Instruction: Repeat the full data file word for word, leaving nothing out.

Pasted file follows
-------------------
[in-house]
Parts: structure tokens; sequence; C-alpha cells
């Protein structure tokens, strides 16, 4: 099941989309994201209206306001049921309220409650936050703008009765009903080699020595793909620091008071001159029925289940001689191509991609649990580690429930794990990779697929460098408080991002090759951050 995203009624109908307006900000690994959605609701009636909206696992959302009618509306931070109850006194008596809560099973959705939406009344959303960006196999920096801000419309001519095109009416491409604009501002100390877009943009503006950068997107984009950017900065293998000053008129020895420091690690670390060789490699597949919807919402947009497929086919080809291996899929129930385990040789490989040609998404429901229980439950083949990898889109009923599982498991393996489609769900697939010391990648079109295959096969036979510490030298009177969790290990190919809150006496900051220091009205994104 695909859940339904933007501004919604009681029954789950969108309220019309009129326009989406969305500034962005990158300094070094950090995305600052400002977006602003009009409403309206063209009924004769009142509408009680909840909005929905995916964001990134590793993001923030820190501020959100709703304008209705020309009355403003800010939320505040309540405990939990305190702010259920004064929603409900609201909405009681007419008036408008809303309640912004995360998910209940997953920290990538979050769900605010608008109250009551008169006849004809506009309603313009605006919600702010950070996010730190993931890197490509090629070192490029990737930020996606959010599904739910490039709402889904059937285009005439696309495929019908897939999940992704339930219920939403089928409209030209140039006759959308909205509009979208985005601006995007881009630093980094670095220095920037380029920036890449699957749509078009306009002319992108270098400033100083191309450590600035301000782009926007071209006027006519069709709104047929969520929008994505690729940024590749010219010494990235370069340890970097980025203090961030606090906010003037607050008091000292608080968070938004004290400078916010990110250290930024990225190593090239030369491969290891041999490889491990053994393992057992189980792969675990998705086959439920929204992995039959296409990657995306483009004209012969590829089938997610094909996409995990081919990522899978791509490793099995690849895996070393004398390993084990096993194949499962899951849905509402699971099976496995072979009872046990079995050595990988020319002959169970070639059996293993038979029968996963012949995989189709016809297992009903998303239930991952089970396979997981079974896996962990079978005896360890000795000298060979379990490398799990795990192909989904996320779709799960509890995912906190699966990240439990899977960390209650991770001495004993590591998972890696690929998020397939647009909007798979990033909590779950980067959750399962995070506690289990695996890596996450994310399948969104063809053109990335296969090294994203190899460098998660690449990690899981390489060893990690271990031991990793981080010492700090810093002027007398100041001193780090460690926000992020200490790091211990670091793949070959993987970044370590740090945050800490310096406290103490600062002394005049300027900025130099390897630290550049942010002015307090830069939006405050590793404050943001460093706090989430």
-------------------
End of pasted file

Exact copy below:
[in-house]
Parts: structure tokens; sequence; C-alpha cells
């Protein structure tokens, strides 16, 4: 099941989309994201209206306001049921309220409650936050703008009765009903080699020595793909620091008071001159029925289940001689191509991609649990580690429930794990990779697929460098408080991002090759951050 995203009624109908307006900000690994959605609701009636909206696992959302009618509306931070109850006194008596809560099973959705939406009344959303960006196999920096801000419309001519095109009416491409604009501002100390877009943009503006950068997107984009950017900065293998000053008129020895420091690690670390060789490699597949919807919402947009497929086919080809291996899929129930385990040789490989040609998404429901229980439950083949990898889109009923599982498991393996489609769900697939010391990648079109295959096969036979510490030298009177969790290990190919809150006496900051220091009205994104 695909859940339904933007501004919604009681029954789950969108309220019309009129326009989406969305500034962005990158300094070094950090995305600052400002977006602003009009409403309206063209009924004769009142509408009680909840909005929905995916964001990134590793993001923030820190501020959100709703304008209705020309009355403003800010939320505040309540405990939990305190702010259920004064929603409900609201909405009681007419008036408008809303309640912004995360998910209940997953920290990538979050769900605010608008109250009551008169006849004809506009309603313009605006919600702010950070996010730190993931890197490509090629070192490029990737930020996606959010599904739910490039709402889904059937285009005439696309495929019908897939999940992704339930219920939403089928409209030209140039006759959308909205509009979208985005601006995007881009630093980094670095220095920037380029920036890449699957749509078009306009002319992108270098400033100083191309450590600035301000782009926007071209006027006519069709709104047929969520929008994505690729940024590749010219010494990235370069340890970097980025203090961030606090906010003037607050008091000292608080968070938004004290400078916010990110250290930024990225190593090239030369491969290891041999490889491990053994393992057992189980792969675990998705086959439920929204992995039959296409990657995306483009004209012969590829089938997610094909996409995990081919990522899978791509490793099995690849895996070393004398390993084990096993194949499962899951849905509402699971099976496995072979009872046990079995050595990988020319002959169970070639059996293993038979029968996963012949995989189709016809297992009903998303239930991952089970396979997981079974896996962990079978005896360890000795000298060979379990490398799990795990192909989904996320779709799960509890995912906190699966990240439990899977960390209650991770001495004993590591998972890696690929998020397939647009909007798979990033909590779950980067959750399962995070506690289990695996890596996450994310399948969104063809053109990335296969090294994203190899460098998660690449990690899981390489060893990690271990031991990793981080010492700090810093002027007398100041001193780090460690926000992020200490790091211990670091793949070959993987970044370590740090945050800490310096406290103490600062002394005049300027900025130099390897630290550049942010002015307090830069939006405050590793404050943001460093706090989430």